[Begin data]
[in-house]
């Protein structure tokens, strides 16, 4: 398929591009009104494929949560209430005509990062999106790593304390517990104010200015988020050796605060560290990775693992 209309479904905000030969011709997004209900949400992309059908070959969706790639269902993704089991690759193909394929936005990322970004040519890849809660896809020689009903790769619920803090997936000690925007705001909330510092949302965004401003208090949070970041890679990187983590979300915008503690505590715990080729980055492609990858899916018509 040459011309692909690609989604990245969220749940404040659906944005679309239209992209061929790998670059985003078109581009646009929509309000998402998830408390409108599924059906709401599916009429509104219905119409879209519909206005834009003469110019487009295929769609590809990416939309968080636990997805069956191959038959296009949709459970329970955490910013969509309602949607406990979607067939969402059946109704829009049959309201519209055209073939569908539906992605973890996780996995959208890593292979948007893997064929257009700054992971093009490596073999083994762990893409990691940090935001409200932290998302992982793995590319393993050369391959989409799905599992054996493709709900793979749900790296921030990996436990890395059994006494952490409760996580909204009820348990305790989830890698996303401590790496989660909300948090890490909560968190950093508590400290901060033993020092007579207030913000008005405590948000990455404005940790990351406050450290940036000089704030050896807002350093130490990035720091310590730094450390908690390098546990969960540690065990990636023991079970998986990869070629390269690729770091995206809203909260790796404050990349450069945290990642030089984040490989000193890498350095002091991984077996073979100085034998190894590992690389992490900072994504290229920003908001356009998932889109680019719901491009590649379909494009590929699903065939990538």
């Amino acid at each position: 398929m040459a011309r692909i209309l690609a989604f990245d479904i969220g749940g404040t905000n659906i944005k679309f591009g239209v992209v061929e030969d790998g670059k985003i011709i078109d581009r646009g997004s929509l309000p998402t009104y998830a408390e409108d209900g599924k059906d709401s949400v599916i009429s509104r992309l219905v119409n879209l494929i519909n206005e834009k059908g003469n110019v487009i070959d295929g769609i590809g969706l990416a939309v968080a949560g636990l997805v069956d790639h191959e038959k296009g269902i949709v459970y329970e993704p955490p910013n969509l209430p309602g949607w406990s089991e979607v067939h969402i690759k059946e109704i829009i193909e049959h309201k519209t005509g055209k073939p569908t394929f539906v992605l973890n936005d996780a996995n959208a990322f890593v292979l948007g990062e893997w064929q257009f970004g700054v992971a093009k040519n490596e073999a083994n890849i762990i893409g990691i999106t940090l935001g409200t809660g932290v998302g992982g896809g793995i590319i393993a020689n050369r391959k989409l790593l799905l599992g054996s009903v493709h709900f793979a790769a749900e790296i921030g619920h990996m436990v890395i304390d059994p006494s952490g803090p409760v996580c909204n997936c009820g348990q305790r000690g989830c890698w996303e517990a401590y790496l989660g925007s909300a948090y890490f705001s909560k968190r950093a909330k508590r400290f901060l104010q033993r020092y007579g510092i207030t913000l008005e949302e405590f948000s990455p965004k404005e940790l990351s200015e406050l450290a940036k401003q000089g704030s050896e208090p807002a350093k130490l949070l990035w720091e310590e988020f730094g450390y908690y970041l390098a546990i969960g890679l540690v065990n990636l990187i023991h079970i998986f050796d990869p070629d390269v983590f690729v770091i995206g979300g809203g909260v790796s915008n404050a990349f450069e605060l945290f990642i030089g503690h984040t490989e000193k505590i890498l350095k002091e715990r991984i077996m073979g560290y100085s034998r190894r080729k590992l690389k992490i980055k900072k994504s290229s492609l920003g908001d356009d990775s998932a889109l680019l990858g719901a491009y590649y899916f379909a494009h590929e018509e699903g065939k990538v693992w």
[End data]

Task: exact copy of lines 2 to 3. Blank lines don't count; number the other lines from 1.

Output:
């Protein structure tokens, strides 16, 4: 398929591009009104494929949560209430005509990062999106790593304390517990104010200015988020050796605060560290990775693992 209309479904905000030969011709997004209900949400992309059908070959969706790639269902993704089991690759193909394929936005990322970004040519890849809660896809020689009903790769619920803090997936000690925007705001909330510092949302965004401003208090949070970041890679990187983590979300915008503690505590715990080729980055492609990858899916018509 040459011309692909690609989604990245969220749940404040659906944005679309239209992209061929790998670059985003078109581009646009929509309000998402998830408390409108599924059906709401599916009429509104219905119409879209519909206005834009003469110019487009295929769609590809990416939309968080636990997805069956191959038959296009949709459970329970955490910013969509309602949607406990979607067939969402059946109704829009049959309201519209055209073939569908539906992605973890996780996995959208890593292979948007893997064929257009700054992971093009490596073999083994762990893409990691940090935001409200932290998302992982793995590319393993050369391959989409799905599992054996493709709900793979749900790296921030990996436990890395059994006494952490409760996580909204009820348990305790989830890698996303401590790496989660909300948090890490909560968190950093508590400290901060033993020092007579207030913000008005405590948000990455404005940790990351406050450290940036000089704030050896807002350093130490990035720091310590730094450390908690390098546990969960540690065990990636023991079970998986990869070629390269690729770091995206809203909260790796404050990349450069945290990642030089984040490989000193890498350095002091991984077996073979100085034998190894590992690389992490900072994504290229920003908001356009998932889109680019719901491009590649379909494009590929699903065939990538």
């Amino acid at each position: 398929m040459a011309r692909i209309l690609a989604f990245d479904i969220g749940g404040t905000n659906i944005k679309f591009g239209v992209v061929e030969d790998g670059k985003i011709i078109d581009r646009g997004s929509l309000p998402t009104y998830a408390e409108d209900g599924k059906d709401s949400v599916i009429s509104r992309l219905v119409n879209l494929i519909n206005e834009k059908g003469n110019v487009i070959d295929g769609i590809g969706l990416a939309v968080a949560g636990l997805v069956d790639h191959e038959k296009g269902i949709v459970y329970e993704p955490p910013n969509l209430p309602g949607w406990s089991e979607v067939h969402i690759k059946e109704i829009i193909e049959h309201k519209t005509g055209k073939p569908t394929f539906v992605l973890n936005d996780a996995n959208a990322f890593v292979l948007g990062e893997w064929q257009f970004g700054v992971a093009k040519n490596e073999a083994n890849i762990i893409g990691i999106t940090l935001g409200t809660g932290v998302g992982g896809g793995i590319i393993a020689n050369r391959k989409l790593l799905l599992g054996s009903v493709h709900f793979a790769a749900e790296i921030g619920h990996m436990v890395i304390d059994p006494s952490g803090p409760v996580c909204n997936c009820g348990q305790r000690g989830c890698w996303e517990a401590y790496l989660g925007s909300a948090y890490f705001s909560k968190r950093a909330k508590r400290f901060l104010q033993r020092y007579g510092i207030t913000l008005e949302e405590f948000s990455p965004k404005e940790l990351s200015e406050l450290a940036k401003q000089g704030s050896e208090p807002a350093k130490l949070l990035w720091e310590e988020f730094g450390y908690y970041l390098a546990i969960g890679l540690v065990n990636l990187i023991h079970i998986f050796d990869p070629d390269v983590f690729v770091i995206g979300g809203g909260v790796s915008n404050a990349f450069e605060l945290f990642i030089g503690h984040t490989e000193k505590i890498l350095k002091e715990r991984i077996m073979g560290y100085s034998r190894r080729k590992l690389k992490i980055k900072k994504s290229s492609l920003g908001d356009d990775s998932a889109l680019l990858g719901a491009y590649y899916f379909a494009h590929e018509e699903g065939k990538v693992w």